Up until a few weeks ago, I didn't know much about blogs, nor did I ever think I'd want one of my own. The name itself was never too appetizing. Then my friend Emily sent me a link to Chocolate & Zucchini. I couldn't have asked for a more delicious introduction.
Not only does Chocolate & Zucchini focus on two of my favorite things (sweets and healthy foods), it's also about Paris, the place that I called home for 8 months, exactly 8 years ago. It was there that my own passion for good food truly blossomed.
For as long as I can remember, I've always had an incredibly hefty appetite, one that didn't seem to match my somewhat smaller frame. In college, I gained some of the freshman 15, but it wasn't until the summer before I left for Paris that my so-called fast metabolism just couldn't keep up with me.
I was living in a house on Martha's Vineyard with some college friends. My days were spent languishing in a lifeguard chair and my nights were devoted to devouring fatty foods and guzzling a whole lotta beer. Believing that I would always be able to eat exactly what I wanted, I did just that. Scoops of peanut butter cup ice cream from Mad Martha's as a post-work treat, saucer-sized bowls of fettucine at Among the Flowers for dinner, free chocolate chip pancakes at a local church on Saturday nights (random, I know, but I'm a sucker for free food), handful after handful of chocolate covered pretzels while grocery shopping, half a box of sugary cereal every morning before work. I ate mostly carbs and sugar, with an apple thrown in for good measure every now and then.
When I got home in August, I couldn't understand why my clothes didn't fit. I was officially chubby for the first time in my life and didn't like it. Not to mention that I was leaving for Paris in four months and could only imagine what all that calorie-laden French food would do to me.
And so, I'm embarrassed to admit, I went on a "diet" if you can even call it that. Let us not forget that I was your typical clueless college female when it came to eating: I was afraid of all the right foods for all the wrong reasons. Rather than replace my beer and fro yo with fruits and vegetables, I loaded up on lots of fat-free salad dressings, cereals, yogurts and cookies, somehow convincing myself that all this stuff was healthy, because it was fat-free and fat as I learned over the summer was baaaaad.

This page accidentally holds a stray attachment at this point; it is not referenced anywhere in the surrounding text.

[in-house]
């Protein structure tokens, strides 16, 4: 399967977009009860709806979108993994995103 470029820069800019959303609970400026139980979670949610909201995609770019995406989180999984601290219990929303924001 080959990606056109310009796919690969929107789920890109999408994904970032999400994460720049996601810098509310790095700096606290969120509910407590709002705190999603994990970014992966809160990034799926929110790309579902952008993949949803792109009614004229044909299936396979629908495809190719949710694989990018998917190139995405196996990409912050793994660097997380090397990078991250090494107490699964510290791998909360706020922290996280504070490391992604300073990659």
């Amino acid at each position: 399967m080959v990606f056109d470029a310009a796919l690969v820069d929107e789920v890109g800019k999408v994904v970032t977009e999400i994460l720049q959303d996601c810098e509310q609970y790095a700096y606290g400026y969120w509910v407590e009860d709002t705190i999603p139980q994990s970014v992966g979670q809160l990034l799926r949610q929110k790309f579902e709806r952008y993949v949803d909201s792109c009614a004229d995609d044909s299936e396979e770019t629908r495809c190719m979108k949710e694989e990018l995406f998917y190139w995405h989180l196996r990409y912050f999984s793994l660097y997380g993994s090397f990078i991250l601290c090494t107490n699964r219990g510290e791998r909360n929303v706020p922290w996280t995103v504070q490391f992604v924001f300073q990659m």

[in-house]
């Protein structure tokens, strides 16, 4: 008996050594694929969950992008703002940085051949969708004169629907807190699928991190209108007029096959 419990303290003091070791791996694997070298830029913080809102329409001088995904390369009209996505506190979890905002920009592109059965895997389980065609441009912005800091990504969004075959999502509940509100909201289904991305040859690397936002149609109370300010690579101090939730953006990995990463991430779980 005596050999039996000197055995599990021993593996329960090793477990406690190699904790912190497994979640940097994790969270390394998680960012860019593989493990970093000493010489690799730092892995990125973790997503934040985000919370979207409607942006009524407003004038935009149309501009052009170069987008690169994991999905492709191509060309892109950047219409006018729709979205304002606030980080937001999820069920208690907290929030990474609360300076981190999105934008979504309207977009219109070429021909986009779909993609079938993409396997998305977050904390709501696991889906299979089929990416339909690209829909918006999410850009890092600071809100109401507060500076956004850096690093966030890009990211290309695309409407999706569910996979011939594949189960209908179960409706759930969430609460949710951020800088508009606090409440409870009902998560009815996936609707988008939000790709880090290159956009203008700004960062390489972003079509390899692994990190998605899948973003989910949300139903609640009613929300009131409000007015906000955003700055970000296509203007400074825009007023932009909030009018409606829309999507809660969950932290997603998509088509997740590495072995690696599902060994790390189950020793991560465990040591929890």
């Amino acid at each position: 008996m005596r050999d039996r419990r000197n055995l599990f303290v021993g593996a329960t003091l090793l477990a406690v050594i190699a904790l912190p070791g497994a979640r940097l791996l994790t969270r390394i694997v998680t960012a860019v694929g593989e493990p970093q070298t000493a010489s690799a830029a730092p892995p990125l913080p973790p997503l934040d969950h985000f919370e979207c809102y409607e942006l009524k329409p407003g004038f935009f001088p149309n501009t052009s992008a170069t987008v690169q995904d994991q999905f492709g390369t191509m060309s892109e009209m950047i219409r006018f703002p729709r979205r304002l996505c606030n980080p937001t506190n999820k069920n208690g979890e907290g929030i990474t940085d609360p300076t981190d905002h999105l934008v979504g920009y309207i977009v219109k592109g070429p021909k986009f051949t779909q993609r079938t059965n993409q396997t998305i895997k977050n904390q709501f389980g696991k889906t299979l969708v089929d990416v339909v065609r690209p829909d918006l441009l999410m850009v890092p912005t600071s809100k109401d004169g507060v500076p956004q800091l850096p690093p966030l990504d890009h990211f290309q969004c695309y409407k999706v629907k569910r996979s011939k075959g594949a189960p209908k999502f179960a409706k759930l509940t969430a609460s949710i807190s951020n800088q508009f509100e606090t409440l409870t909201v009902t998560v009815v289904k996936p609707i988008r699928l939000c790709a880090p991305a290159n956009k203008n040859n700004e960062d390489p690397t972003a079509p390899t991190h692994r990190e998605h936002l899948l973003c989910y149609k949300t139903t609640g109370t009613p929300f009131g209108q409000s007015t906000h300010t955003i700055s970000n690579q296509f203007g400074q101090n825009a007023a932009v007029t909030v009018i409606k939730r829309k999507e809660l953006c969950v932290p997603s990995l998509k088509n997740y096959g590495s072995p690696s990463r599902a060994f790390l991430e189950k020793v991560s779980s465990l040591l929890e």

As my trip to Paris grew closer, I knew I had to continue leading a boring, fat-free loving life or they'd have to roll me off the plane at the end of the semester. Pathetic, I know, but considering my lack of knowledge about food, this ignorance is slightly forgivable.
When I arrived in Paris, my host family welcomed me into their home with a lavish lunch: red wine, fresh baguette, pate, a platter piled high with lamb, a full cheese course, AND DESSERT. What gluttons, I thought! Hadn't they ever heard of a sandwich? It was only 12pm for chrissake.
I had never been a big meat eater, and now with all my new food fears, I decided it'd be best to tell Mme Collantier that I didn't eat it at all. Better to nip that one in the bud than be forced to eat meat cooked extra rare, if even cooked at all. She was not pleased.
On weekends, my new French family gathered around their dining room table for both lunch AND dinner, a complete anomaly to me. At Lafayette, my midday meal consisted of an everything bagel with half a tub of low-fat veggie cream cheese scarfed down on the couch in my dorm room. Never these multi-course affairs that sometimes lasted for hours. Didn't their four children, who were all in their 20s like me, have places to go and people to see? These neverending meals soon became a major source of frustration and anxiety for all of us. They were upset when I didn't show up for them, and I was annoyed when they insisted on inviting me.